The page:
Why you have to read if you want to be a writer
Ardent readers of Writing Wednesdays may be familiar with this post, on why you should read and not just write. I wanted to expand on that again, because it’s something I feel pretty strongly about.
If I’m being brutally honest, I don’t understand how you can enjoy being a writer without enjoying reading, too.
Reasons to read if you want to be a writer:
First and foremost, read for inspiration. Reading (especially across genres, and different authors) gives you a broad perspective on things as well as showing you new writing styles, new concepts, new characters…
Sometimes I’ll read a book and I’ll feel really inspired to write, and it’s not even like, ‘Oh man I could write something like this!’ Sometimes it’s more along the lines of, ‘WOW, I feel incredibly moved by this book and now I just want to WRITE!’
Do you know the feeling? I love that feeling.
You might also like this post on why I say to write what you’d read.
Supporting other writers.
This is a big one whether you’re traditionally published or self-published (online). It’s massively important to support other writers: if the industry does well, you’ll do well! And wouldn’t you like to see a writer you liked praising or sharing your work? They’ll like it too. It gets their book out to another audience, and generates a great feeling in the community.
For instance, you might find hashtags relevant to your genre – I particularly love the #ukyachat that runs on most Friday nights on Twitter. So much fun!
Communicating with other authors/writers.
Equally important. Tweeting or messaging them online, reading their book and letting them know that you love it… If you talk to them, they can talk back. It helps create the sense of community that really helps your story get some support and recognition and helps the industry.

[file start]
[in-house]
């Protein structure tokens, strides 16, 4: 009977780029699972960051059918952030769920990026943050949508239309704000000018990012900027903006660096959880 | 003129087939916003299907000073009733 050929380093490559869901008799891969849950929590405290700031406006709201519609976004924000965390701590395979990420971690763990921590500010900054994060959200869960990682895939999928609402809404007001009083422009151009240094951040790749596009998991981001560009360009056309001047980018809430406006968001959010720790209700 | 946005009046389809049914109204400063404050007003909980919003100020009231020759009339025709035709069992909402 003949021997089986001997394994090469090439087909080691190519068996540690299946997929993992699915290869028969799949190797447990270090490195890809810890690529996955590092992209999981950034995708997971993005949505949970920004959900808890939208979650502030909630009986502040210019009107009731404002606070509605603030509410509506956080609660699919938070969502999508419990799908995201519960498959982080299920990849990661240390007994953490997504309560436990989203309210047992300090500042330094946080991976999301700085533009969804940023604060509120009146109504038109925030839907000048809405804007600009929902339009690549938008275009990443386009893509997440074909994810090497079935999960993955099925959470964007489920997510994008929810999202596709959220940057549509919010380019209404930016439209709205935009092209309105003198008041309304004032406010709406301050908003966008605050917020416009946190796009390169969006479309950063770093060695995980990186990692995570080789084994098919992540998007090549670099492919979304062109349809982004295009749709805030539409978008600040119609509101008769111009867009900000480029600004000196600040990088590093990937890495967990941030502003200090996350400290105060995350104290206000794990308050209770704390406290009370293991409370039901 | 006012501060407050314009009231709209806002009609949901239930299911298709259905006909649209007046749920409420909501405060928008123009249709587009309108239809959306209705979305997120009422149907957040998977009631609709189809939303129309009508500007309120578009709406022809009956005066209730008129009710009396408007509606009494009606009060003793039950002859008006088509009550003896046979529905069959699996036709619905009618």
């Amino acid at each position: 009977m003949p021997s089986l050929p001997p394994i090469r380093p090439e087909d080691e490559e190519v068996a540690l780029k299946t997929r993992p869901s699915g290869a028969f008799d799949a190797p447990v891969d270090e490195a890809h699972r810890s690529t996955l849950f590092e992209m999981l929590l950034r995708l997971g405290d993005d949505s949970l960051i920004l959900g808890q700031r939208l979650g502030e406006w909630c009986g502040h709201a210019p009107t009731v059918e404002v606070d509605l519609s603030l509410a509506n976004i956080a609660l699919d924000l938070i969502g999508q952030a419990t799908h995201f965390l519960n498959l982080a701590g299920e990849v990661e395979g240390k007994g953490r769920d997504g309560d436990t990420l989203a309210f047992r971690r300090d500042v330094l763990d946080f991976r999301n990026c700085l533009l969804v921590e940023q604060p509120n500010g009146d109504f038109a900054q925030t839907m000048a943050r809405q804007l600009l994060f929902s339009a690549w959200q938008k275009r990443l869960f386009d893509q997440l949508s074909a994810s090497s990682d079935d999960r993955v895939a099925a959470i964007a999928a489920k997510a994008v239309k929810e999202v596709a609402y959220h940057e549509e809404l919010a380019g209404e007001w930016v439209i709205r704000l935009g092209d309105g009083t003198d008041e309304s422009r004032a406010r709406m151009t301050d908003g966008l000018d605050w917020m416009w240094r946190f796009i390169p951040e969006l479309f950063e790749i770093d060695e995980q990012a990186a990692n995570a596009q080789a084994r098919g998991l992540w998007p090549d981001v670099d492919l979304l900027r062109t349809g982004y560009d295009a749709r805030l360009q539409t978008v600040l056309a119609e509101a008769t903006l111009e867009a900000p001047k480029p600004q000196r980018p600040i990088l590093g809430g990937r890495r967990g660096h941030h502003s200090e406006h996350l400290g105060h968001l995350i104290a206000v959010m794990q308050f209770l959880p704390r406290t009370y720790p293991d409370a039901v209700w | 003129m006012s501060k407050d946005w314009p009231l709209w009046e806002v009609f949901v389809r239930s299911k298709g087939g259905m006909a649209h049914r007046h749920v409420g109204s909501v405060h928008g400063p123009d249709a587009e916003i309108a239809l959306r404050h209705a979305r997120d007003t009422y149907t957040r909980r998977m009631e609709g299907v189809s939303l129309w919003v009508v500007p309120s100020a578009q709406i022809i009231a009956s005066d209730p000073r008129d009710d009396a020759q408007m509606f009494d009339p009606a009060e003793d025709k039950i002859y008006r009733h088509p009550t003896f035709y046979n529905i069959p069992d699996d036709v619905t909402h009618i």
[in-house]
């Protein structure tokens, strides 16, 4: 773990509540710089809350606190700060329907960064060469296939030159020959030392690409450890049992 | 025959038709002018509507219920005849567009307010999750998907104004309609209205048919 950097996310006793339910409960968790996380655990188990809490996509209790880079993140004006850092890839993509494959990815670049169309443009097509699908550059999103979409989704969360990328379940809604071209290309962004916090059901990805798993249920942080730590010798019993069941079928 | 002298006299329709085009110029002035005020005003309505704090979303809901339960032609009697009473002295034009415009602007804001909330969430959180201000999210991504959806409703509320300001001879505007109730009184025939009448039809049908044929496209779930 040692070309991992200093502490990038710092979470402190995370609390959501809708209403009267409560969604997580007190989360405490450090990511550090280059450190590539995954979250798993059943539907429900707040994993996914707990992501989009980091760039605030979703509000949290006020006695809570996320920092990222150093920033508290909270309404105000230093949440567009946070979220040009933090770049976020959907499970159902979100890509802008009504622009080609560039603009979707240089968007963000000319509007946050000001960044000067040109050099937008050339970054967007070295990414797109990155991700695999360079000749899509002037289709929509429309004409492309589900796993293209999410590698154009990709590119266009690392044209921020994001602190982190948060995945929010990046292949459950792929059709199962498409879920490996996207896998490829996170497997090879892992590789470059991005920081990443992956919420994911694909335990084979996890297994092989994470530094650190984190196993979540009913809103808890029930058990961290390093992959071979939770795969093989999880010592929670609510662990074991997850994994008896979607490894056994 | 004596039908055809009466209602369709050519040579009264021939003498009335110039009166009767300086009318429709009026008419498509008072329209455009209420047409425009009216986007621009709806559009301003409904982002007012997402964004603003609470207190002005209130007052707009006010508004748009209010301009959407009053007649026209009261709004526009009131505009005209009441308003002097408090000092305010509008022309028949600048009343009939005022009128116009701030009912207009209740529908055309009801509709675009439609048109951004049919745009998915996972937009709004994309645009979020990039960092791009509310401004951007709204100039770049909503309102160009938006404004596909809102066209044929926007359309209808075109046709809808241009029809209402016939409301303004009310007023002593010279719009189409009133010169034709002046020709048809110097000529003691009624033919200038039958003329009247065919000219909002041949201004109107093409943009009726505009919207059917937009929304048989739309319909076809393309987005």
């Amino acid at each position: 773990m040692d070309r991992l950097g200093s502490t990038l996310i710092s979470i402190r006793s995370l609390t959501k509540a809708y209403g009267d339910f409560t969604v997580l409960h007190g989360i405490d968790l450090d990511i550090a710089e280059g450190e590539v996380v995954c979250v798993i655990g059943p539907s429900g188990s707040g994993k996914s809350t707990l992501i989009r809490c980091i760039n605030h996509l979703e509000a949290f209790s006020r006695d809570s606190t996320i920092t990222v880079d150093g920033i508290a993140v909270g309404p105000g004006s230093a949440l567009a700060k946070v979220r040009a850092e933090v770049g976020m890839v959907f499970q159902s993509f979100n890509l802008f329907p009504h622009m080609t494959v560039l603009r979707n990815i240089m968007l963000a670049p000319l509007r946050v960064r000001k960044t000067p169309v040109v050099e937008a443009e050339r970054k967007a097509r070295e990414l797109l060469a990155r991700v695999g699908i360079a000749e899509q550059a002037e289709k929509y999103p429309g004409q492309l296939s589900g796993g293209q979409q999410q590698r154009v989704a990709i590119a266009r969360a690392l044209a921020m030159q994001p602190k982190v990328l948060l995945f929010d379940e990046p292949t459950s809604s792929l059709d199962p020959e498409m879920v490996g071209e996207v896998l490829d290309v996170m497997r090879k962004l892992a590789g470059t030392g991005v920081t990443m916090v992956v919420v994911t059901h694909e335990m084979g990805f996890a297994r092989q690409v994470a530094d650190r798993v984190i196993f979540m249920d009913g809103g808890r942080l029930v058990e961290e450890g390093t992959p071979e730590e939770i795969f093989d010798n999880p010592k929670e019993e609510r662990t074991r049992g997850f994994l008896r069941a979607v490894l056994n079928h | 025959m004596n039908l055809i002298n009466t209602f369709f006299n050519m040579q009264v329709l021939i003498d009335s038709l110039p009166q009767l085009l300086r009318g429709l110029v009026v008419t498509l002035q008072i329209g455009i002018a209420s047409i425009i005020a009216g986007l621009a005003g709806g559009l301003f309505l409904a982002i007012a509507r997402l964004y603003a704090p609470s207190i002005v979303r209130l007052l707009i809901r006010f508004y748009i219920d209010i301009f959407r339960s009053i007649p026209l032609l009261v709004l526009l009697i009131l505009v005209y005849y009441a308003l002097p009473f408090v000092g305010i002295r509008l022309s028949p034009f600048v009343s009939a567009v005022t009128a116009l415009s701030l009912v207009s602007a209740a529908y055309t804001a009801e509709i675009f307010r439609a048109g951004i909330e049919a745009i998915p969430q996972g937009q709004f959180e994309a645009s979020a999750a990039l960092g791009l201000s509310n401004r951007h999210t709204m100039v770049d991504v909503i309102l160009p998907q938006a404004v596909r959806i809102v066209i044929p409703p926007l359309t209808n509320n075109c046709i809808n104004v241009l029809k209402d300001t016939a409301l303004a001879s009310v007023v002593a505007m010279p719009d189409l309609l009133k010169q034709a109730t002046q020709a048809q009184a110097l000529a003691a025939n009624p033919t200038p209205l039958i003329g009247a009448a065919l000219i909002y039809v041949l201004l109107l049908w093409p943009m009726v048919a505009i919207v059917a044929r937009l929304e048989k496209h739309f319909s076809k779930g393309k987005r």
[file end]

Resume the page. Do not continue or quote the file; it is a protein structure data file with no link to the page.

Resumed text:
(I say the industry like we’re all totally corporate… And we aren’t, but of course it’s great to make money from doing something you love, like writing, and I wasn’t sure what other word to use here for the same effect.)
You might also like this post on the pros and cons of publishing online.
Improving your own writing.
(Duh!) If you’re not confident with punctuation, grammar, sentence structure, spelling, speech… Not to mention more ‘complex’ literary techniques like metaphors and all the rest… It can really help you to improve by reading around. And reading a book is probably a lot more fun than reading a schoolwork-tone article on how to properly use a semi-colon.
And even if you’re a more confident writer, it can help you to hone your tone and use of language. It can also help you with your character and plot development.
And, of course, you can discover new genres and trends!
Books like The Fault in Our Stars and If I Stay started a whole sub-genre of YA called ‘sick-lit’. The Hunger Games sparked a rise in dystopian novels. The more you read, the more you’ll discover. You might just find a (sub)genre that you feel really at home with.
And who knows where that could take you?